(Applicable to Superior Court and jury sessions in District Court)

(a) General. A case in which the defendant has the right to be tried by a jury shall so be tried unless the defendant waives a jury trial in writing with the approval of the court and files the waiver with the clerk, in which instance he shall be tried by the court instead of by a jury. If there is more than one defendant, all must waive the right to trial by jury, and if they do not so waive, there must be a jury trial unless the court in its discretion severs the cases. The court may refuse to approve such a waiver for any good and sufficient reason provided that such refusal is given in open court and on the record.

(b) Less Than a Full Jury. If after jeopardy attaches there is at any time during the progress of a trial less than a full jury remaining, a defendant may waive his right to be tried by a full jury and request trial by the remaining jurors by signing a written waiver which shall be filed with the court. If there is more than one defendant, all must sign and file a waiver unless the court in its discretion severs the cases.

Reporter's Notes

The right to trial by jury, which is guaranteed by art. 3, § 2, cl. 3 of the United States Constitution and the sixth amendment, is applicable to the states through the fourteenth amendment. Duncan v. Louisiana , 391 U.S. 145 (1968). The Massachusetts Constitution, part 1, art. 12, also guarantees defendants the right to trial by jury. Further, G.L. c. 278, § 2 , applicable to the Superior Court, provides that “[i]ssues of fact ... shall ... be tried by a jury ... unless the person indicted or complained against elects to be tried by the court....” General Laws c. 218, § 26A , inserted by St.1978, c. 478, § 188, provides that trials in the District Court and the Boston Municipal Court “shall be by a jury of six, unless the defendant files a written waiver and consents to be tried by the court....” Under prior law a juvenile defendant had no right to a trial by jury during the adjudicative phase of a delinquency proceeding. McKeiver v. Pennsylvania , 403 U.S. 528 (1971); Commonwealth v. Page , 339 Mass. 313, 316 (1959). However, by G.L. c. 119, § 55A , inserted by St.1978, c. 478, § 56, delinquency proceedings shall be by jury unless waived. If a juvenile appeals from an adjudication of delinquency in a jury waived session, his appeal to the jury session will be tried and determined in like manner as an appeal by an adult criminal defendant. G.L. c. 119, § 56 (as amended, St.1978, c. 478, § 57). See Sylvester v. Commonwealth , 253 Mass. 244 (1925). 

Subdivision (a). This subdivision is drawn from Fed.R.Crim.P. 23(a) and G.L. c. 119, § 55A ; c. 218, § 26A ; c. 263, § 6 . The requirement that the waiver be in writing is not universal. See ABA Standards Relating to Trial by Jury, § 1.2(b) (Approved Draft, 1968); Rules of Criminal Procedure (U.L.A.) rule 511 (1974). In Boykin v. Alabama , 395 U.S. 238 (1969), the Court held that a waiver of a jury trial cannot be presumed from a silent record. While Boykin would be satisfied by an oral waiver when the proceedings are recorded, the requirement in Massachusetts is that the waiver be written and filed with the clerk. Commonwealth v. Hesser , 1 Mass.App.Ct. 850 (1973) (Rescript); Gallo v. Commonwealth , 343 Mass. 397, 402 (1961); G.L. c. 263, § 6 . The federal rule imposes this stricter requirement “to ensure a greater probability of a defendant understanding what he is doing....” Pool v. United States , 344 F.2d 943, 945 (9th Cir.1966). Likewise, the Massachusetts rule seeks to “avoid unnecessary controversy and to provide a procedural safeguard....” Gallo v. Commonwealth, supra.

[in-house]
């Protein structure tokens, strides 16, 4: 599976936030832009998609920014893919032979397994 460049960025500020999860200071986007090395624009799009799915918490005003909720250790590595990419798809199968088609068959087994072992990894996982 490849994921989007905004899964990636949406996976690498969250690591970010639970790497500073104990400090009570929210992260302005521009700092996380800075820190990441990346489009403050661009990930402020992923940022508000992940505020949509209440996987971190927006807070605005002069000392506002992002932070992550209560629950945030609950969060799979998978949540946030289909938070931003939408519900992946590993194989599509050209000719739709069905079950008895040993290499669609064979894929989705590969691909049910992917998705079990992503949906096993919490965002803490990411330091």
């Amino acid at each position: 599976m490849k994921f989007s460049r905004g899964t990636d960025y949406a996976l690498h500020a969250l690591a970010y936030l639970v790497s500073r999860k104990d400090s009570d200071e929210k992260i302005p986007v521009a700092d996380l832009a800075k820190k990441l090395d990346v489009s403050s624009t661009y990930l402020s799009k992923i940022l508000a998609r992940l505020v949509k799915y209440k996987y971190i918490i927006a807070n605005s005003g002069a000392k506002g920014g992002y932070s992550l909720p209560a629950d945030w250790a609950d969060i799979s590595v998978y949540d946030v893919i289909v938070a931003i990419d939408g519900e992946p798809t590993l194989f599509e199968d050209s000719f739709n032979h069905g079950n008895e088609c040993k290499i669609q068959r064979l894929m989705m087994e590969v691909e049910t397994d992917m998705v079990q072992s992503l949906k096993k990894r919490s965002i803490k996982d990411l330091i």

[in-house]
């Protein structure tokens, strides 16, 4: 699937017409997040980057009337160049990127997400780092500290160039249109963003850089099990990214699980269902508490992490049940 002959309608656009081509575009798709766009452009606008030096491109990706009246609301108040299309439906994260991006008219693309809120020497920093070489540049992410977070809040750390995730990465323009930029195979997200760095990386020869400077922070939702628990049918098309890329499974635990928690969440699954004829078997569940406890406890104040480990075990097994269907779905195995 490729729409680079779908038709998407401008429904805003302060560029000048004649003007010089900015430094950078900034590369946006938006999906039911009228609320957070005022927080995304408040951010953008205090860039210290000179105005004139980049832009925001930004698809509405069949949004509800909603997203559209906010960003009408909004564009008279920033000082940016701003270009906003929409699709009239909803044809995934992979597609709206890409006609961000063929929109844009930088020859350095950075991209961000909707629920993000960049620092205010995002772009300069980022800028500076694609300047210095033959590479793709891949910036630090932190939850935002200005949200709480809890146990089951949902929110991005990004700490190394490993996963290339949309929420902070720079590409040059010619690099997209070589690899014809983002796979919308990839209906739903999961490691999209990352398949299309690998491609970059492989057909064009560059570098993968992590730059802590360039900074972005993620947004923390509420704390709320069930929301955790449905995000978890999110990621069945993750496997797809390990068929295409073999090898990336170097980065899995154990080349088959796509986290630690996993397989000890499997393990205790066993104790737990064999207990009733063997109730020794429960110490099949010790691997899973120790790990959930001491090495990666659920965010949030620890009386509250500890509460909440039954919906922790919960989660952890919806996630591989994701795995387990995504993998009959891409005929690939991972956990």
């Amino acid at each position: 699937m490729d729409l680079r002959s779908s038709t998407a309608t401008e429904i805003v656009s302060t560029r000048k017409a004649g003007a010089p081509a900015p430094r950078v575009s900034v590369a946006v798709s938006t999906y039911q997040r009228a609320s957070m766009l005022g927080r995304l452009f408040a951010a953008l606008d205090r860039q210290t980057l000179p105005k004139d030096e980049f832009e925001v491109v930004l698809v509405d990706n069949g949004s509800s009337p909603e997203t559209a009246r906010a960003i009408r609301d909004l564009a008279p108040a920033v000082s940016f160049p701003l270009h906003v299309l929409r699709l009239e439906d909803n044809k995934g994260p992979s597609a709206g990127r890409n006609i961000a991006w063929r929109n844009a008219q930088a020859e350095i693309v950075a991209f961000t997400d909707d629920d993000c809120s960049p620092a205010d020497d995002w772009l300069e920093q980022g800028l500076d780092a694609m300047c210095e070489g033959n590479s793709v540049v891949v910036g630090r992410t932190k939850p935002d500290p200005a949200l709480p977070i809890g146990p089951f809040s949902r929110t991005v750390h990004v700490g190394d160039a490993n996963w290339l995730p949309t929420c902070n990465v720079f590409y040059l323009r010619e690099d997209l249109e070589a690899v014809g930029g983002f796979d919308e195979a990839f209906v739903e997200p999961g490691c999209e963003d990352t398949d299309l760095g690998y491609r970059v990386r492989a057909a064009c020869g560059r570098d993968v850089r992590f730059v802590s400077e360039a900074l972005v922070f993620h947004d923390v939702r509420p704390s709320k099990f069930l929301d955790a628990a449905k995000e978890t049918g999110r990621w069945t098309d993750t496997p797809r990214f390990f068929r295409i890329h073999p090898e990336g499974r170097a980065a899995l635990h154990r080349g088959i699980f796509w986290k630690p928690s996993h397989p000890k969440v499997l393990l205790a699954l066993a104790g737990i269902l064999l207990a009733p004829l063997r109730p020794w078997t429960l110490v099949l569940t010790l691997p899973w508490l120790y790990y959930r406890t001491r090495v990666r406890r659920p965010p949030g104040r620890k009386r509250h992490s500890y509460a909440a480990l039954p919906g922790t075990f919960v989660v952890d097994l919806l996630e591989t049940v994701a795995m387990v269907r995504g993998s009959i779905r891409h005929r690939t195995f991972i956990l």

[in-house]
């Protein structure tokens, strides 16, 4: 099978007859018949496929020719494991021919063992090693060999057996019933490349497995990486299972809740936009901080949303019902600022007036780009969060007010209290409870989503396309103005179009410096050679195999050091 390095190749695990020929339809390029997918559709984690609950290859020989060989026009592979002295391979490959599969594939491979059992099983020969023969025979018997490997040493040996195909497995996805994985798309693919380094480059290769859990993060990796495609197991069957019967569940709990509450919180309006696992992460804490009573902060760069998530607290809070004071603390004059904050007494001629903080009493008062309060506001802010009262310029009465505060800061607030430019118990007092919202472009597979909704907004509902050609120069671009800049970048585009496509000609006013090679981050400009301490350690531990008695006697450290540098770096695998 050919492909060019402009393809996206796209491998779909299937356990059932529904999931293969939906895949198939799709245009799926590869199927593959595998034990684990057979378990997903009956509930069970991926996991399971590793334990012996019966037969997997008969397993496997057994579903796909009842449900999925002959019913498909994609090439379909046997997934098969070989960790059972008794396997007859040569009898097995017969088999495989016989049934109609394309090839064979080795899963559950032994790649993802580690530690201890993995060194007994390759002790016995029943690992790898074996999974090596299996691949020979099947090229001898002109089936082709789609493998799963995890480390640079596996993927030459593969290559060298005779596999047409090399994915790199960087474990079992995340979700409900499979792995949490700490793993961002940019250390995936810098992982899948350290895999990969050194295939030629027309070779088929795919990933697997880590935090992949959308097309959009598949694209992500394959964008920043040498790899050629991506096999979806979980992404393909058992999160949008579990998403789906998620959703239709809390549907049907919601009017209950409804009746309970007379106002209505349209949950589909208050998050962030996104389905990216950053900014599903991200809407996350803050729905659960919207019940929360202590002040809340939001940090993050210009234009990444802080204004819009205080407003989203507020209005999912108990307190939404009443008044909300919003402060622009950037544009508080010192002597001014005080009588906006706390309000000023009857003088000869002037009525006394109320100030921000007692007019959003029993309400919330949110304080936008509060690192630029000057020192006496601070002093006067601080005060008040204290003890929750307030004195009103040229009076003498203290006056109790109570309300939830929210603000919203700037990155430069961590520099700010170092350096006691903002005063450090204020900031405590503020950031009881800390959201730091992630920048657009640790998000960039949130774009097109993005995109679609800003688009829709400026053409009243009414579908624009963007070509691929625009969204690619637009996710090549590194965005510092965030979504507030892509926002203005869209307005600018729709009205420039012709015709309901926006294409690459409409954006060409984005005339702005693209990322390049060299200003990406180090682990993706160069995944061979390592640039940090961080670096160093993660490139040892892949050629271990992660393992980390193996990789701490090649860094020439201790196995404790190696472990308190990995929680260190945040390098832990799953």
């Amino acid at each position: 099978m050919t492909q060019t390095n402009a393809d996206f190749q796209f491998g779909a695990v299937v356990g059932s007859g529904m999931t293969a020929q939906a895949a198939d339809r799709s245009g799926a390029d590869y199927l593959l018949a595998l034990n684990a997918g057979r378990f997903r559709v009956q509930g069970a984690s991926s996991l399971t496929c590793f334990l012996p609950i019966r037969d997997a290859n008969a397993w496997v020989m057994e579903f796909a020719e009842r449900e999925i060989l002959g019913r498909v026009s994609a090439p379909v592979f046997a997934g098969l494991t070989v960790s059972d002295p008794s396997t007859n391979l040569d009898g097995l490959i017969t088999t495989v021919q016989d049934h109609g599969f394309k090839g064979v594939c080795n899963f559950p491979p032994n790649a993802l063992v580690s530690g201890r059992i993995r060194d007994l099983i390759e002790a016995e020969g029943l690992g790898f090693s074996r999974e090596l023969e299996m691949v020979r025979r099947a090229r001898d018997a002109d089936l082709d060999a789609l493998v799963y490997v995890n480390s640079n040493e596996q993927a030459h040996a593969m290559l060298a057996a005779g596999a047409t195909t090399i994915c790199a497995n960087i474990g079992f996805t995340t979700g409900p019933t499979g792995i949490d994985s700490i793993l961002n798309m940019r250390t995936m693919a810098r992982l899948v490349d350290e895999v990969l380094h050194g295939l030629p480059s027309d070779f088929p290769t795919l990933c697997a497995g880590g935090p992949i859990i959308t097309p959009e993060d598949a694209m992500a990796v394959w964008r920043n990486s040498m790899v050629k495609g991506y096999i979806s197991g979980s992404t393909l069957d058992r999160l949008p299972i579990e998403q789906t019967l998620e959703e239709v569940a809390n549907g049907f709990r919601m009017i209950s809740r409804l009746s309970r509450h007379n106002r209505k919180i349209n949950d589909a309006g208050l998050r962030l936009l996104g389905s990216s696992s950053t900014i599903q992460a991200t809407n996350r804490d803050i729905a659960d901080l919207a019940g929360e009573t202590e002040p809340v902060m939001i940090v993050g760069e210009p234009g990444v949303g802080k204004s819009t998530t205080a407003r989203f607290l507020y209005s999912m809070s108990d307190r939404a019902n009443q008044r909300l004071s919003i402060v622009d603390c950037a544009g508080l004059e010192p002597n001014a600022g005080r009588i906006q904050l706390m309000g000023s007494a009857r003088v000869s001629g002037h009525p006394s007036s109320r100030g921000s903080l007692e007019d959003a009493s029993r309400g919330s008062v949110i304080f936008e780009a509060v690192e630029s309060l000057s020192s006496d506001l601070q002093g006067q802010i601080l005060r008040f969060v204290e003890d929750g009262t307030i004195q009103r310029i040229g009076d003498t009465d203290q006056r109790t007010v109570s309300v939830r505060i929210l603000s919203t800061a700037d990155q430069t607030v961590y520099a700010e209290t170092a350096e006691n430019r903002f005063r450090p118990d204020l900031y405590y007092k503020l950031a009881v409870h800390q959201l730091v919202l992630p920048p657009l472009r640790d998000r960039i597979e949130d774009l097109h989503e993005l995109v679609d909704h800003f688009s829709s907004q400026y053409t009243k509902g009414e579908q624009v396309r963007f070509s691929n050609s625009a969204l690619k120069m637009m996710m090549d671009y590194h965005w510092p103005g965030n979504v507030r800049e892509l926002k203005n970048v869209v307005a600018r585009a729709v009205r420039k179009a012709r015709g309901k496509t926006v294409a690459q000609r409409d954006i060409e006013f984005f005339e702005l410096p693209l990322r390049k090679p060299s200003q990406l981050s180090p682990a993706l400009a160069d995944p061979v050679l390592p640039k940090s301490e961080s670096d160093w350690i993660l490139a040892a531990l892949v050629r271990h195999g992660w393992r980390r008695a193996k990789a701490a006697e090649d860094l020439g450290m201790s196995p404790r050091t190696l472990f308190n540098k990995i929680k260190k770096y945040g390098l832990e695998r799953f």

“A waiver is ... an intentional relinquishment or abandonment of a known right....” Johnson v. Zerbst , 304 U.S. 458, 464 (1938). Waiver of a constitutional right must be “intelligent and competent.” Id. at 465. The waiver of the right to a jury trial must be “express and intelligent.” Patton v. United States , 281 U.S. 276, 312 (1930). Subdivision (a) incorporates that portion of the federal rule which provides that a waiver of trial by jury must be approved by the court. Although a defendant is free to waive his jury trial, Patton, supra, there is no constitutional impediment to conditioning that waiver upon the consent of the trial judge. Singer v. United States , 380 U.S. 24, 36 (1965) (construing Fed.R.Crim.P. 23[a] ). See ABA Standards Relating to Trial by Jury § 1.2(a), comment at 32-34 (Approved Draft, 1968). The defendant in a capital case may not waive a jury trial in any event. G.L. c. 263, § 6 (as amended); Commonwealth v. O'Brien , 371 Mass. 605 (1976). Accord Commonwealth v. Marshall , 373 Mass. 65 (1977) . 

The decision whether to waive trial by jury is properly that of the defendant after full consultation with counsel. ABA Standards Relating to the Defense Function § 5.2 (Approved Draft, 1971). 

If there are multiple defendants and one desires to waive the right to trial by jury, then all must waive. United States v. Farries , 459 F.2d 1057, 1061 (3d Cir.), cert. denied, 409 U.S. 888 (1972), 410 U.S. 912 (1973). In a rare case, severance may be the best course if not all defendants choose waiver. In Farries, however, the enormous expense and serious security problems involved in a trial where the defendants and many witnesses were inmates of various federal penitentiaries was held to outweigh the interests of a defendant in severance. 

Subdivision (b). This subdivision is in accord with current Massachusetts practice as stated in G.L. c. 234, § 26A. The provision authorizing the court to disallow a waiver of the right to be tried by a full jury is not inconsistent with prior law even though a similar provision does not appear in G.L. c. 234, § 26A. See Commonwealth v. Roby , 29 Mass. 496, 502 (1832). Compare United States v. Jorn ,  400 U.S. 470 (1971).

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